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Suppose we have a double Markov relation for three random variables $X$, $Y$ and $W$ as follows $$X\to W\to Y,$$ and $$X\to Y\to W.$$

How to prove that there exist functions $f$ and $g$ such that $$X\to f(Y)\to Y, W$$ and $$\Pr(f(Y)=g(W))=1?$$

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  • $\begingroup$ Could you please specify what are domains and ranges of these functions? $\endgroup$ – R W Jul 28 '14 at 22:09
  • $\begingroup$ does this mean you can have markov relation x->w->y->w->y->w->...? $\endgroup$ – guest Jul 28 '14 at 22:10
  • $\begingroup$ @RW, the problem asks for the existence of some functions $f$ and $g$ with domains $\mathcal{X}$ and $\mathcal{W}$ which are the alphabets over which two random variables $X$ and $W$ are defined. The ranges can be anything. $\endgroup$ – math-Student Jul 28 '14 at 22:51
  • $\begingroup$ @geust, I dont know what you mean by the Markov relation you mention .... $\endgroup$ – math-Student Jul 28 '14 at 22:53
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    $\begingroup$ Do you mean that you have three random variables $X$,$Y$ and $W$ all defined on the same probability space, such that $\mathbb P(Y=y|X=x,W=w)=\mathbb P(Y=y|W=w)$ and $\mathbb P(W=w|X=x,Y=y)=\mathbb P(W=w|Y=y)$? $\endgroup$ – Anthony Quas Jul 28 '14 at 22:53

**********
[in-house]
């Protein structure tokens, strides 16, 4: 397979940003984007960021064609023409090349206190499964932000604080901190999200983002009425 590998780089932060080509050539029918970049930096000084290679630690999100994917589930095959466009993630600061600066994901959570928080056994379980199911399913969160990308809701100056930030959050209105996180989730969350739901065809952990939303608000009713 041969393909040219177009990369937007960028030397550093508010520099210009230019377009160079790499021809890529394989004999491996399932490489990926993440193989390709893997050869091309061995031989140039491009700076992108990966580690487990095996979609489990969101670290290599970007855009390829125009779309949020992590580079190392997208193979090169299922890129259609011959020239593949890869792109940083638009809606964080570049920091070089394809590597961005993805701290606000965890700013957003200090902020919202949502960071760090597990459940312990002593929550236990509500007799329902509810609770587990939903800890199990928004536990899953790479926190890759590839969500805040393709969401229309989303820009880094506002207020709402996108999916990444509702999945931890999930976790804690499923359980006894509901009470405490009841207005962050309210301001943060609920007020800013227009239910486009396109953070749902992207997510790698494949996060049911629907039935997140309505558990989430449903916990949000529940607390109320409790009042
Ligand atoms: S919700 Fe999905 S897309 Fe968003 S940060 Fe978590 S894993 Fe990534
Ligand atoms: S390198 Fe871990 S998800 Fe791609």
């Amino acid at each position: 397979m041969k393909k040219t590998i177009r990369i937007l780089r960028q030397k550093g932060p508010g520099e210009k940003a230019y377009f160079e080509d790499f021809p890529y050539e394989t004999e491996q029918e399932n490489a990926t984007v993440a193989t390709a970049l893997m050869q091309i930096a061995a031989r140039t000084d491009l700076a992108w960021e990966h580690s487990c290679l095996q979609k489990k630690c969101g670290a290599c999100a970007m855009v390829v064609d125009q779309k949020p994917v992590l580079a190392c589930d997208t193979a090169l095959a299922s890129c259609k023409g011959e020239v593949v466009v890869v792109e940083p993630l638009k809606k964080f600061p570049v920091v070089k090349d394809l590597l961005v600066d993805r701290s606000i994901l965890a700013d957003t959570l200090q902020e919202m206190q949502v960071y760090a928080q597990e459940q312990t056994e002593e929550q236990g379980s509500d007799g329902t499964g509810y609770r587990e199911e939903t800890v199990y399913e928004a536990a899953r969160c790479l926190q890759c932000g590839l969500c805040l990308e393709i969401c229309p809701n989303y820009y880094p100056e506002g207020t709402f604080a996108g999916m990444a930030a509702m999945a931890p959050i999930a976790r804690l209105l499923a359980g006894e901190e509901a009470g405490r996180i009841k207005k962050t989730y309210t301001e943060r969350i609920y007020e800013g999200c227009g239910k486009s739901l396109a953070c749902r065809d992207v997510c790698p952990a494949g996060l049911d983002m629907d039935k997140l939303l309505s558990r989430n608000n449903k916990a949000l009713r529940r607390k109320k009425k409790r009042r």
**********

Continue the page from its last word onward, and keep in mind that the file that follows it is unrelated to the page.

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I think I could prove the existence of such functions but however, I can not show that we must have $X\to f(Y)\to Y, W$. However the proof for the first part might give some insight for the latter.

Suppose random variables $X$, $Y$ and $W$ are defined over alphabets $\mathcal{X}$, $\mathcal{Y}$ and $\mathcal{W}$.

Note than we can write $P_{X|YW}(\cdot|y, w)=P_{X|Y}(\cdot|y)=P_{X|W}(\cdot| w)$ from the double Markov relation. Now define $E_{x}:=\{y:~P_{X|Y}(x|y)=P_{X|Y}(x|1)\}$. Since $1\in E_{x}$, we have $P_{Y}(E_{x})>0$. The fact that $P_{Y}(E_{x})=1$ for all $x\in\mathcal{X}$ implies that $X$ and $Y$ are independent. Hence if they are not independent, then there exist $x_0\in\mathcal{X}$ such that $0<P_Y(E_{x_0})<1$. Now setting $F:=\{w:~P_{X|W}(x_0|w)=P_{X|Y}(x_0|1)\}$, we conclude from the fact $P_{X|Y}(\cdot|y)=P_{X|W}(\cdot|w)$ that $P_{YW}(E_{x_0}^c\times F)=P_{YW}(E_{x_0}\times F^c)=0$.

Hence there exist some subsets of $\mathcal{Y}$ and $\mathcal{W}$ like $E$ and $F$ such that each $(y, w)$ belong to each of $E\times F$. Let $J$ be the random variable which indexes this subsets. It is clear that $J$ is a deterministic function of $Y$ and $W$ and so there exist functions $f$ and $g$ such that $J=f(Y)=g(W)$.

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  • $\begingroup$ The random variable $J$ defined above can be shown to be equal to Gacs-Korner common information. $\endgroup$ – math-Student Jul 30 '14 at 2:56

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